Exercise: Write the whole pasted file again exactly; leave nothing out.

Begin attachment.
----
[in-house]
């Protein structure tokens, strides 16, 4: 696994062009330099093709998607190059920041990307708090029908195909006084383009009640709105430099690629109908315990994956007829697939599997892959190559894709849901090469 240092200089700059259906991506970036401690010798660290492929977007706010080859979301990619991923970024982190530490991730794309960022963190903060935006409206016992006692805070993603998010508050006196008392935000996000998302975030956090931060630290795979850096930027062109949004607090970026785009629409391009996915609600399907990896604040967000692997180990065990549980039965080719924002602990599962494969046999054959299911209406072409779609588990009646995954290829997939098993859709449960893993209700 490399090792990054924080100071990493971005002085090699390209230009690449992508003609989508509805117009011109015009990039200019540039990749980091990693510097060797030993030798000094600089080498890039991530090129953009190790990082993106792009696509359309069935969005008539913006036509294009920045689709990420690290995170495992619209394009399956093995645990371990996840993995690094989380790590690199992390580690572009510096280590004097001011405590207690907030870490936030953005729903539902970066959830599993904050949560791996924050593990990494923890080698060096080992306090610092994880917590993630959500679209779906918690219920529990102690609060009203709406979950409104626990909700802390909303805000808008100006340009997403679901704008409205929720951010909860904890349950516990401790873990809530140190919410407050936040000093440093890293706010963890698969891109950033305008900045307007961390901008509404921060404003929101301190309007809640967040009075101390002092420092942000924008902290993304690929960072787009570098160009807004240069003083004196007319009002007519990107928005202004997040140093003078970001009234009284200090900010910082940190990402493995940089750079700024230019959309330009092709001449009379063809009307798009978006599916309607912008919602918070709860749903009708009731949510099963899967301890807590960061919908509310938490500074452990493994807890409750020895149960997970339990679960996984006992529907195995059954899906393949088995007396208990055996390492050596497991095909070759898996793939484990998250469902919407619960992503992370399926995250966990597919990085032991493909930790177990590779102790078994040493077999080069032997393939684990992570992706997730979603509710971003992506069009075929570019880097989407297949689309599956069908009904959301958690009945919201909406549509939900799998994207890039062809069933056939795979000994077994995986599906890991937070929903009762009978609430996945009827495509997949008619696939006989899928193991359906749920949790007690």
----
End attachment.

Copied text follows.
[in-house]
């Protein structure tokens, strides 16, 4: 696994062009330099093709998607190059920041990307708090029908195909006084383009009640709105430099690629109908315990994956007829697939599997892959190559894709849901090469 240092200089700059259906991506970036401690010798660290492929977007706010080859979301990619991923970024982190530490991730794309960022963190903060935006409206016992006692805070993603998010508050006196008392935000996000998302975030956090931060630290795979850096930027062109949004607090970026785009629409391009996915609600399907990896604040967000692997180990065990549980039965080719924002602990599962494969046999054959299911209406072409779609588990009646995954290829997939098993859709449960893993209700 490399090792990054924080100071990493971005002085090699390209230009690449992508003609989508509805117009011109015009990039200019540039990749980091990693510097060797030993030798000094600089080498890039991530090129953009190790990082993106792009696509359309069935969005008539913006036509294009920045689709990420690290995170495992619209394009399956093995645990371990996840993995690094989380790590690199992390580690572009510096280590004097001011405590207690907030870490936030953005729903539902970066959830599993904050949560791996924050593990990494923890080698060096080992306090610092994880917590993630959500679209779906918690219920529990102690609060009203709406979950409104626990909700802390909303805000808008100006340009997403679901704008409205929720951010909860904890349950516990401790873990809530140190919410407050936040000093440093890293706010963890698969891109950033305008900045307007961390901008509404921060404003929101301190309007809640967040009075101390002092420092942000924008902290993304690929960072787009570098160009807004240069003083004196007319009002007519990107928005202004997040140093003078970001009234009284200090900010910082940190990402493995940089750079700024230019959309330009092709001449009379063809009307798009978006599916309607912008919602918070709860749903009708009731949510099963899967301890807590960061919908509310938490500074452990493994807890409750020895149960997970339990679960996984006992529907195995059954899906393949088995007396208990055996390492050596497991095909070759898996793939484990998250469902919407619960992503992370399926995250966990597919990085032991493909930790177990590779102790078994040493077999080069032997393939684990992570992706997730979603509710971003992506069009075929570019880097989407297949689309599956069908009904959301958690009945919201909406549509939900799998994207890039062809069933056939795979000994077994995986599906890991937070929903009762009978609430996945009827495509997949008619696939006989899928193991359906749920949790007690």